Protests

Charlotte Fatal Police Shooting Protests Remain Nonviolent Saturday Night

Sep 25, 2016
Jeff Siner / Charlotte Observer

Peaceful protests over a fatal police shooting of a black man continued throughout the day and into the night Saturday in Charlotte, even as police released videos of Tuesday’s fatal encounter.

Meanwhile, early Sunday, the city declared the Panthers game an “extraordinary event” meaning extra security is on the way. The game against the Minnesota Vikings is set for 1 p.m. at Bank of America Stadium; protesters were expected to be at the stadium.

Tom Bullock

Throughout the morning we heard from WFAE reporters who were on the ground in Charlotte's Uptown last night, city officials, and from the people who protested. We've pieced together our complete coverage from Thursday's broadcast of Morning Edition to make sure you don't miss a story. 

Protests in Charlotte Sept. 21, 2016
David Boraks / WFAE

There was another side to Wednesday night. Although the clashes uptown were eye-catching, the overwhelming majority of protesters were not violent. We're going to hear a conversation with a few of them. Bria O'Neal, Khiana Ralph and Leah Wright are young African-American women who live in Charlotte and came to the protests together. WFAE's Michael Tomsic asked them why. 

Protests in Charlotte Sept. 21, 2016
Tom Bullock / WFAE

This latest round of protests started peacefully. "It was all cool," said 31-year-old Eddie Thomas, "until riot cops came out. And once the riot cops came out, within five minutes, you had a man on the ground bleeding."

Protests in Charlotte Sept. 21, 2016
Tom Bullock / WFAE

Thursday, September 22

The shooting of an African-American man in the University area on Tuesday afternoon led to protests that became increasingly violent in the overnight hours on Wednesday. Many encouraged on-going protests including a boycott of white-owned Charlotte businesses. City officials encouraged calm and called for dialogue while others say it’s time for systemic change. We're joined by Mayor Jennifer Roberts and other.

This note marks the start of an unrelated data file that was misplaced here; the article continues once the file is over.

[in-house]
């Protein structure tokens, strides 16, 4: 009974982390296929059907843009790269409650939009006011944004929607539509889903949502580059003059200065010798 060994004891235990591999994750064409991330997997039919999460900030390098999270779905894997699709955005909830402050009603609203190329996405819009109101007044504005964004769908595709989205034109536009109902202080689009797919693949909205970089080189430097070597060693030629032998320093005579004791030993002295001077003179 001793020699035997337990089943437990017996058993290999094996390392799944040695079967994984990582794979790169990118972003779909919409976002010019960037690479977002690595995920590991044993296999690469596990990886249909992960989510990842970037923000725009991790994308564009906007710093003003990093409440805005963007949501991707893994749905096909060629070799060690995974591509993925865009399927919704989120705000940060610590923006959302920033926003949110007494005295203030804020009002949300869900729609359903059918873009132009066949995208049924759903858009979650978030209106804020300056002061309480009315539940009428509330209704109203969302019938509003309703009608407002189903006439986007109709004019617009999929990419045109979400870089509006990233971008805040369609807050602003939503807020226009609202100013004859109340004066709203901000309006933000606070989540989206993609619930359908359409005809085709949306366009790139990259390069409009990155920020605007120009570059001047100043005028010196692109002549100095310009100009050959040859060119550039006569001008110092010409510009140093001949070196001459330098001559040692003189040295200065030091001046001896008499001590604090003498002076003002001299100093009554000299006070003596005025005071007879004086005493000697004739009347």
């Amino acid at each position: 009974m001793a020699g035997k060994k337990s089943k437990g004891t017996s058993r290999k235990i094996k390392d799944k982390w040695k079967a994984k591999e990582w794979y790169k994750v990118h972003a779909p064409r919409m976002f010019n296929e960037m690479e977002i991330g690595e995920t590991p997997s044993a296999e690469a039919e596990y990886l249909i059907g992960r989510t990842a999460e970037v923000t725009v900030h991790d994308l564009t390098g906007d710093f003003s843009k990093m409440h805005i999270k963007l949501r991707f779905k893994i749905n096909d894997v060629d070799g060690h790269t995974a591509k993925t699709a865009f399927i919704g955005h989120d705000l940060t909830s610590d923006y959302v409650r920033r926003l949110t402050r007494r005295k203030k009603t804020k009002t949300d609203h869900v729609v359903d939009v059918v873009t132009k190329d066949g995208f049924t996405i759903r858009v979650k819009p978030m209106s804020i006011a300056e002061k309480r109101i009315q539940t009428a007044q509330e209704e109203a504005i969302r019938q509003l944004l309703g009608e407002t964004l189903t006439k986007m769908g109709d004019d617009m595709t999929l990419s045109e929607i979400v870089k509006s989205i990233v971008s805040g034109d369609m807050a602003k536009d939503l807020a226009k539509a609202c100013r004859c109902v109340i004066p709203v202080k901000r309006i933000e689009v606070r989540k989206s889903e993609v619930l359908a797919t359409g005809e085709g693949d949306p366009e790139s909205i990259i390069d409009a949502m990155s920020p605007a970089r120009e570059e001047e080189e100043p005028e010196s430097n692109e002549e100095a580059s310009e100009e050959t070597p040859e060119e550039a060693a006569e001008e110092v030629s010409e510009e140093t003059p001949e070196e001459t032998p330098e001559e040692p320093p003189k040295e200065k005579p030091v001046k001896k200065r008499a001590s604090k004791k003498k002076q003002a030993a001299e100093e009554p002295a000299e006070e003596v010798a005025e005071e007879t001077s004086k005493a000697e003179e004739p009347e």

Ana Lucia Murillo / WFAE

Protests and vigils have been taking place in Charlotte this weekend in response to last week’s police shootings in Baton Rouge and Minnesota, and the shooting of officers in Dallas.

Protests have continued around the nation and in North Carolina this weekend, aimed at calling attention to police killings of unarmed black men.  In Fayetteville Saturday, marchers waved signs along the curb of Ski-bo Road, chanting "Hands Up, Don't Shoot." Passing motorists honked their horns in support.  Police didn't have an estimate of the number of marchers.  And in downtown Charlotte yesterday afternoon, about 60 people protested at Trade and Tryon streets.

Black Lives Matter die-in protest in Davidson
Jonathan Cox/DavidsonNews.net

More than 125 Davidson College students and some faculty members staged a ‘die-in’ protest Saturday night, lying down in the middle of Main Street during the Christmas in Davidson festival. Our news partner DavidsonNews.net reports the students were calling for justice in recent incidents of violence and alleged police brutality against black people.

Postal Workers Fear Expansion Of Staples Pilot Program

Apr 24, 2014
Tasnim Shamma

About two dozen Postal Service employees protested uptown today because they fear more of their work will be outsourced to Staples.

The protest was in response to a comment made by the Postmaster General, in which he said he was so pleased with a pilot program with Staples that he would like to see a post office counter in all 1,500 Staples stores.


gnuru / flickr

For the last several Mondays, planned protests have been happening at the North Carolina General Assembly and resulting in hundreds of arrests. These "Moral Monday" demonstrations have brought out thousands of people over the course of the last several weeks, who are protesting policies on many topics, from education, to taxes, and healthcare and more. The coalition of groups coordinating the protests, led by Rev. Dr. William Barber of the NC NAACP have implied that the protests won't stop until changes are made in the legislature. We'll talk about the Moral Monday movement, about the policies that are being challenged, about the number of people voluntarily being arrested in the protests and the chance these demonstrations will make change, when Charlotte Talks.

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